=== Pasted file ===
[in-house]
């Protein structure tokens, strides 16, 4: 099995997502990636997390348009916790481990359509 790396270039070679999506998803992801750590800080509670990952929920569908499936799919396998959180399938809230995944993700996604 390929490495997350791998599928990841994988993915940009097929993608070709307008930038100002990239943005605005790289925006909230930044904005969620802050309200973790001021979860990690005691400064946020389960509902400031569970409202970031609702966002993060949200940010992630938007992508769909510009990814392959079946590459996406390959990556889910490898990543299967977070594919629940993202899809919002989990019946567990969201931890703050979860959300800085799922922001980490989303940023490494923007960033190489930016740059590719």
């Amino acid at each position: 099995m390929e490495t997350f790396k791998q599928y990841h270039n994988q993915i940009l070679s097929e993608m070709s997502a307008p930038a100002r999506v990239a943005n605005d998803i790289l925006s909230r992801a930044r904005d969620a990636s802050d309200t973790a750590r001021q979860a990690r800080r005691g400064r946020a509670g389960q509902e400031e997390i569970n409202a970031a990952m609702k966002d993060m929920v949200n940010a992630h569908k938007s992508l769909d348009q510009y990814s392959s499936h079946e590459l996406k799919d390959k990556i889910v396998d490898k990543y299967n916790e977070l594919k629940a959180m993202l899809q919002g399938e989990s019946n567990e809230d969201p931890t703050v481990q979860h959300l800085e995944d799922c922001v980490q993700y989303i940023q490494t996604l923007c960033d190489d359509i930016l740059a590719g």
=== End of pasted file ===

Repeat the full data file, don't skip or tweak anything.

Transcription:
[in-house]
């Protein structure tokens, strides 16, 4: 099995997502990636997390348009916790481990359509 790396270039070679999506998803992801750590800080509670990952929920569908499936799919396998959180399938809230995944993700996604 390929490495997350791998599928990841994988993915940009097929993608070709307008930038100002990239943005605005790289925006909230930044904005969620802050309200973790001021979860990690005691400064946020389960509902400031569970409202970031609702966002993060949200940010992630938007992508769909510009990814392959079946590459996406390959990556889910490898990543299967977070594919629940993202899809919002989990019946567990969201931890703050979860959300800085799922922001980490989303940023490494923007960033190489930016740059590719």
């Amino acid at each position: 099995m390929e490495t997350f790396k791998q599928y990841h270039n994988q993915i940009l070679s097929e993608m070709s997502a307008p930038a100002r999506v990239a943005n605005d998803i790289l925006s909230r992801a930044r904005d969620a990636s802050d309200t973790a750590r001021q979860a990690r800080r005691g400064r946020a509670g389960q509902e400031e997390i569970n409202a970031a990952m609702k966002d993060m929920v949200n940010a992630h569908k938007s992508l769909d348009q510009y990814s392959s499936h079946e590459l996406k799919d390959k990556i889910v396998d490898k990543y299967n916790e977070l594919k629940a959180m993202l899809q919002g399938e989990s019946n567990e809230d969201p931890t703050v481990q979860h959300l800085e995944d799922c922001v980490q993700y989303i940023q490494t996604l923007c960033d190489d359509i930016l740059a590719g």